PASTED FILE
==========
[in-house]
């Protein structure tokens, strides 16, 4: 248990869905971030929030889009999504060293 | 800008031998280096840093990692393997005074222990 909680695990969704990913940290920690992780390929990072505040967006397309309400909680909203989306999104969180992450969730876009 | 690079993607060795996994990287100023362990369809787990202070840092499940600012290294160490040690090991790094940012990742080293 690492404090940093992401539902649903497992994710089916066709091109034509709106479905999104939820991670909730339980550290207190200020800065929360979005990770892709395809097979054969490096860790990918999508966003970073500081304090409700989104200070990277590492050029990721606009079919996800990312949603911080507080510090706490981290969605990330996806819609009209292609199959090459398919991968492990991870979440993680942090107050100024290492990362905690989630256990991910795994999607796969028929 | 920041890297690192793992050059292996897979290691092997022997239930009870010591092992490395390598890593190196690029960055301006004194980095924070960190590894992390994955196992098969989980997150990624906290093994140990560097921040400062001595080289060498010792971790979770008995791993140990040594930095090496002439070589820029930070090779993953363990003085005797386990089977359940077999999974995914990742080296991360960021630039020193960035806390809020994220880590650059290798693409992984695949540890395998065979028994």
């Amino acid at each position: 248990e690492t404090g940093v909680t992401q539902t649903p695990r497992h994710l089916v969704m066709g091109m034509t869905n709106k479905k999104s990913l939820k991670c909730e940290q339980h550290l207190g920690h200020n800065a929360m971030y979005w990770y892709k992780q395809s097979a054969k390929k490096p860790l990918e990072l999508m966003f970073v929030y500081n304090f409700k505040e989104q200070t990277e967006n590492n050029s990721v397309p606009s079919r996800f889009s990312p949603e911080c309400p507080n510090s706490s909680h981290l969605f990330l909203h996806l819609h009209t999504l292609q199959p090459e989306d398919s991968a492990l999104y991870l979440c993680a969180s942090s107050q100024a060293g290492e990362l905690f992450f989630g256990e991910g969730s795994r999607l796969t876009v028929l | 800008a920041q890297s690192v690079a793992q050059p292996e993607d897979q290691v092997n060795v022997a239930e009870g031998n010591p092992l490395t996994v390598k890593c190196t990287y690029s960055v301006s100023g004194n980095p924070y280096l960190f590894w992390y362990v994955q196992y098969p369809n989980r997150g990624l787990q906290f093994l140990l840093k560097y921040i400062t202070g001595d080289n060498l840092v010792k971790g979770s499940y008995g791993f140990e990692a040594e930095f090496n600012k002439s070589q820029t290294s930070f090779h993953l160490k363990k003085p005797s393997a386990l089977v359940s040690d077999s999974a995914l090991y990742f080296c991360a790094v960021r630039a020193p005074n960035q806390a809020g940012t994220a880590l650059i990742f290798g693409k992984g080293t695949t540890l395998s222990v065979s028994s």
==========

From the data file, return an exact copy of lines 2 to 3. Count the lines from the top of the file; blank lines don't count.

């Protein structure tokens, strides 16, 4: 248990869905971030929030889009999504060293 | 800008031998280096840093990692393997005074222990 909680695990969704990913940290920690992780390929990072505040967006397309309400909680909203989306999104969180992450969730876009 | 690079993607060795996994990287100023362990369809787990202070840092499940600012290294160490040690090991790094940012990742080293 690492404090940093992401539902649903497992994710089916066709091109034509709106479905999104939820991670909730339980550290207190200020800065929360979005990770892709395809097979054969490096860790990918999508966003970073500081304090409700989104200070990277590492050029990721606009079919996800990312949603911080507080510090706490981290969605990330996806819609009209292609199959090459398919991968492990991870979440993680942090107050100024290492990362905690989630256990991910795994999607796969028929 | 920041890297690192793992050059292996897979290691092997022997239930009870010591092992490395390598890593190196690029960055301006004194980095924070960190590894992390994955196992098969989980997150990624906290093994140990560097921040400062001595080289060498010792971790979770008995791993140990040594930095090496002439070589820029930070090779993953363990003085005797386990089977359940077999999974995914990742080296991360960021630039020193960035806390809020994220880590650059290798693409992984695949540890395998065979028994």
């Amino acid at each position: 248990e690492t404090g940093v909680t992401q539902t649903p695990r497992h994710l089916v969704m066709g091109m034509t869905n709106k479905k999104s990913l939820k991670c909730e940290q339980h550290l207190g920690h200020n800065a929360m971030y979005w990770y892709k992780q395809s097979a054969k390929k490096p860790l990918e990072l999508m966003f970073v929030y500081n304090f409700k505040e989104q200070t990277e967006n590492n050029s990721v397309p606009s079919r996800f889009s990312p949603e911080c309400p507080n510090s706490s909680h981290l969605f990330l909203h996806l819609h009209t999504l292609q199959p090459e989306d398919s991968a492990l999104y991870l979440c993680a969180s942090s107050q100024a060293g290492e990362l905690f992450f989630g256990e991910g969730s795994r999607l796969t876009v028929l | 800008a920041q890297s690192v690079a793992q050059p292996e993607d897979q290691v092997n060795v022997a239930e009870g031998n010591p092992l490395t996994v390598k890593c190196t990287y690029s960055v301006s100023g004194n980095p924070y280096l960190f590894w992390y362990v994955q196992y098969p369809n989980r997150g990624l787990q906290f093994l140990l840093k560097y921040i400062t202070g001595d080289n060498l840092v010792k971790g979770s499940y008995g791993f140990e990692a040594e930095f090496n600012k002439s070589q820029t290294s930070f090779h993953l160490k363990k003085p005797s393997a386990l089977v359940s040690d077999s999974a995914l090991y990742f080296c991360a790094v960021r630039a020193p005074n960035q806390a809020g940012t994220a880590l650059i990742f290798g693409k992984g080293t695949t540890l395998s222990v065979s028994s």